Most companies have benefited of the stability of the insurance industry for many years until 2020. Higher premium discounts and generous capacity for sums insured were granted in the soft insurance market.
Hard insurance market
The coronavirus pandemic and a spate of natural disasters in recent months have hit the insurance industry hard. Besides high claims payments due to business closures and event cancellations as a result of the Covid-19 crisis, it was also necessary to cover the massive losses caused by recent natural events. Investment income has also fallen. The bottom line is that insurers will be forced to improve their operating profits.
Companies feeling the consequences
Larger companies in particular are feeling the effects of the harsher winds now blowing. They are confronted with a markedly changed risk transfer situation. This ranges from higher premiums to a general loss of access to the insurance market or at least the exclusion of certain forms of cover. How long this situation will last is uncertain. The market correction – the transition from a “soft market” to premiums calculated to adequately price in risks – is likely to continue for a while.
What is the impact of the current situation on individual lines?
The market remains challenging, but initial indications are pointing to stabilisation. But even if there are no claims and the risk profile remains the same, capacity will still be reduced and premiums increased. The reasons for this hardening of the market are ever higher and new and more frequent claims, and the threat of insolvencies as a result of the economic crisis owing to the coronavirus pandemic. But the increasing complexity of risks brought about by global networking, digitalisation, technologisation and data protection is also having an impact. Further market trends are likely to emerge over the next few months.
Cyber attacks have jumped, especially ransomware, where data is blocked until a ransom is paid. As a result, insurers are placing higher demands on their customers’ IT security. Companies must review their risk management and, if necessary, improve it by making the necessary investments, otherwise it is not possible to cover the residual risk with insurance. We believe insurers will systematically reduce capacity and increase premiums and deductibles over the next few years.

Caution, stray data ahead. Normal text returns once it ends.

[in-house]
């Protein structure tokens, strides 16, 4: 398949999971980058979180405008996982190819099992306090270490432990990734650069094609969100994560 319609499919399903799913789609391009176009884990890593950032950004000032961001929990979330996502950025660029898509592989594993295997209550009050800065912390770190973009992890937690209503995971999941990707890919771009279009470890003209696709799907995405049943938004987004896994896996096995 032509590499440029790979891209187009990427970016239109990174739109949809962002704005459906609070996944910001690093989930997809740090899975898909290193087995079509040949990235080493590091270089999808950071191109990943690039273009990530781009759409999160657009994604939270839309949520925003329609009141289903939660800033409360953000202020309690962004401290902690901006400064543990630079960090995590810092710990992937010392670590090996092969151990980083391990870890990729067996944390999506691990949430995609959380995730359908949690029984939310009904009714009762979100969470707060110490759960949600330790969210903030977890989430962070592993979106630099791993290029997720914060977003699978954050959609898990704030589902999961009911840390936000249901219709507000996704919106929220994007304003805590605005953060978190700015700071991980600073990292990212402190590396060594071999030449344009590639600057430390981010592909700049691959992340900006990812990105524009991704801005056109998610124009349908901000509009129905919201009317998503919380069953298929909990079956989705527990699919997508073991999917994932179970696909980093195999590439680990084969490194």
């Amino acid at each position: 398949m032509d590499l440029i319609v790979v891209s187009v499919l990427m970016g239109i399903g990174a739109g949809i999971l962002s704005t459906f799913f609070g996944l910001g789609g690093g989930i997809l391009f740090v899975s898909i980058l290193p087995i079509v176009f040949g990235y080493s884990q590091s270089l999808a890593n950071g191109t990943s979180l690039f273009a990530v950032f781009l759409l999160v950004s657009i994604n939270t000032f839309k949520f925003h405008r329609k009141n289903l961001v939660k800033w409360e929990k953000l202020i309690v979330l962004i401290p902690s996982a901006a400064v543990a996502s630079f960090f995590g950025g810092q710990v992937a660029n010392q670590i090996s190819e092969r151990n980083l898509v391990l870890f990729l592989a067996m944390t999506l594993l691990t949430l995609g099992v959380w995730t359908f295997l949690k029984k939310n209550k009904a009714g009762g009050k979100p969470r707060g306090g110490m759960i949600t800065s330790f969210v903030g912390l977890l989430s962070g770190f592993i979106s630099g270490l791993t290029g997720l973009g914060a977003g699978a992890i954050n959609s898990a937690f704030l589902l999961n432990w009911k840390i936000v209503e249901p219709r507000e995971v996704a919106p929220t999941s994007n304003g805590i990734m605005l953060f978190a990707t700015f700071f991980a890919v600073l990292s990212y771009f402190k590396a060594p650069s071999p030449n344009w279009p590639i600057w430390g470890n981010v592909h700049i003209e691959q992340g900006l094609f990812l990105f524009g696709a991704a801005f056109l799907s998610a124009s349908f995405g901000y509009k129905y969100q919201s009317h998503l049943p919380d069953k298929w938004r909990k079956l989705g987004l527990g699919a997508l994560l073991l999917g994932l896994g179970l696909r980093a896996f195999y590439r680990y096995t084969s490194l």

With high claims payments due to natural catastrophes and the coronavirus pandemic very much the order of the day, we expect premiums to continue to rise and capacity to fall. Stricter requirements are being set in the area of fire protection. Only if the desired recommendations are consistently implemented can complex risks be placed. Generally, the pressure as contracts come up for renewal is likely to increase. Insurers see climate change and the increasingly devastating consequences of natural events as a fast-moving trend that will probably continue to drive up premium levels in the future.
The liability market has been largely untouched by rising premiums and falling capacity. In the case of complex risks such as automotive suppliers, pharmaceuticals, hospitals and companies with exposure to the US, a hardening of the market had been apparent for some time. Premiums and deductibles for these risks are likely to jump. There is also a greater need for information for insurers to estimate risks.
The personal insurance market has been a very demanding one for years. Rising numbers of claims coupled with unprofitable portfolios are a major challenge for insurers. Many people are unable to cope with the increasing pressure in companies or are suffering from the consequences of the coronavirus pandemic. As a result, the number of those unable to work has been rising. The fall in the size of payrolls has meant lower premium income for insurers, so premium increases are the rule, especially in the case of daily sickness benefits insurance. To continue to receive good conditions, it pays to have a positive risk trend and functioning occupational health management system.
Stv. Leiter Niederlassung Zürich